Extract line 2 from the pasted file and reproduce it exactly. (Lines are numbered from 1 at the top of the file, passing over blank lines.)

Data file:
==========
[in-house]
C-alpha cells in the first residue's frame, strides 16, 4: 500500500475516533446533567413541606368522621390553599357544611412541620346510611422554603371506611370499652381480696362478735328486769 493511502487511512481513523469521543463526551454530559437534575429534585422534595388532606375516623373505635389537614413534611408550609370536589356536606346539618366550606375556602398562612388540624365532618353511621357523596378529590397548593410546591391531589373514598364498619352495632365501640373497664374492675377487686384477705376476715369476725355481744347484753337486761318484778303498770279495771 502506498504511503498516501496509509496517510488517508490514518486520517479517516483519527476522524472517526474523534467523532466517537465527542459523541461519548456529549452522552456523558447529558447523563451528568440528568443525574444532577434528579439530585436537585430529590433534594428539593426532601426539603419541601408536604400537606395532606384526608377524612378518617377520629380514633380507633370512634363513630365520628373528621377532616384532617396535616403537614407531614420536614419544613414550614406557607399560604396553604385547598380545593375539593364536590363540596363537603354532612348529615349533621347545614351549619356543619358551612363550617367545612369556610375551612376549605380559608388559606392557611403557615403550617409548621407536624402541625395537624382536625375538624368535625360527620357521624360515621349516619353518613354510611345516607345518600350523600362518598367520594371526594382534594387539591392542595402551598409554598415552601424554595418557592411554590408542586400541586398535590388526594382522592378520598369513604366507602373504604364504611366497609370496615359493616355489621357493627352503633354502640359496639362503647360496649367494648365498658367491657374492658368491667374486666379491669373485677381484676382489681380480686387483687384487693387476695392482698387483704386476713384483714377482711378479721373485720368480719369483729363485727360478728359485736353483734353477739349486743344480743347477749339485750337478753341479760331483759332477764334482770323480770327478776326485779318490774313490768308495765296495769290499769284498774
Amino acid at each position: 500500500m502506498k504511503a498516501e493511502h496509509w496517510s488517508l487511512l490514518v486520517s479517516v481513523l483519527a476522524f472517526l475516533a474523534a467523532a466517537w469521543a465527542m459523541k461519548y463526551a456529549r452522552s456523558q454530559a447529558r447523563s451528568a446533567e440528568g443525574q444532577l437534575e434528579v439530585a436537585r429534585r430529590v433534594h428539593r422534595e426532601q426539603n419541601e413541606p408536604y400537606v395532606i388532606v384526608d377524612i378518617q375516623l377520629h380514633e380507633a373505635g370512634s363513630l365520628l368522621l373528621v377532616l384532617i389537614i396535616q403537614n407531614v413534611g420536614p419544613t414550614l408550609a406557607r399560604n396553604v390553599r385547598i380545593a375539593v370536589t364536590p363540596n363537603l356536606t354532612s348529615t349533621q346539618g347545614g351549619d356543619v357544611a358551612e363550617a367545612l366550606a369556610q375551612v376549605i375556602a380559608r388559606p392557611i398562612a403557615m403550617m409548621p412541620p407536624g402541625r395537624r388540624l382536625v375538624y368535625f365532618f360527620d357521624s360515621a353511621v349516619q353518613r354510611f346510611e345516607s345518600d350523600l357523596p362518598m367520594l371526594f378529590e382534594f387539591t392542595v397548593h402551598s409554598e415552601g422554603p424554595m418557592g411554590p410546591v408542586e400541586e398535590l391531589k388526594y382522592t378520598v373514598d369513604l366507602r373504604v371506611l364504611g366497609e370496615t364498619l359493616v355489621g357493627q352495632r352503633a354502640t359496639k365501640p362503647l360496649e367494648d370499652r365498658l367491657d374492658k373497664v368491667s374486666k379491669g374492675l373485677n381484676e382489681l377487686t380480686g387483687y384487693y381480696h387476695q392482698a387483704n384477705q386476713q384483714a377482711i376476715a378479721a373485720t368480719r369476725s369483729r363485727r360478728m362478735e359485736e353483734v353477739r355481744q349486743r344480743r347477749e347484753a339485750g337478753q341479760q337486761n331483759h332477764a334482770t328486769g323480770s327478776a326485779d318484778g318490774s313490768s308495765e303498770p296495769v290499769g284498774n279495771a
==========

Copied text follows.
C-alpha cells in the first residue's frame, strides 16, 4: 500500500475516533446533567413541606368522621390553599357544611412541620346510611422554603371506611370499652381480696362478735328486769 493511502487511512481513523469521543463526551454530559437534575429534585422534595388532606375516623373505635389537614413534611408550609370536589356536606346539618366550606375556602398562612388540624365532618353511621357523596378529590397548593410546591391531589373514598364498619352495632365501640373497664374492675377487686384477705376476715369476725355481744347484753337486761318484778303498770279495771 502506498504511503498516501496509509496517510488517508490514518486520517479517516483519527476522524472517526474523534467523532466517537465527542459523541461519548456529549452522552456523558447529558447523563451528568440528568443525574444532577434528579439530585436537585430529590433534594428539593426532601426539603419541601408536604400537606395532606384526608377524612378518617377520629380514633380507633370512634363513630365520628373528621377532616384532617396535616403537614407531614420536614419544613414550614406557607399560604396553604385547598380545593375539593364536590363540596363537603354532612348529615349533621347545614351549619356543619358551612363550617367545612369556610375551612376549605380559608388559606392557611403557615403550617409548621407536624402541625395537624382536625375538624368535625360527620357521624360515621349516619353518613354510611345516607345518600350523600362518598367520594371526594382534594387539591392542595402551598409554598415552601424554595418557592411554590408542586400541586398535590388526594382522592378520598369513604366507602373504604364504611366497609370496615359493616355489621357493627352503633354502640359496639362503647360496649367494648365498658367491657374492658368491667374486666379491669373485677381484676382489681380480686387483687384487693387476695392482698387483704386476713384483714377482711378479721373485720368480719369483729363485727360478728359485736353483734353477739349486743344480743347477749339485750337478753341479760331483759332477764334482770323480770327478776326485779318490774313490768308495765296495769290499769284498774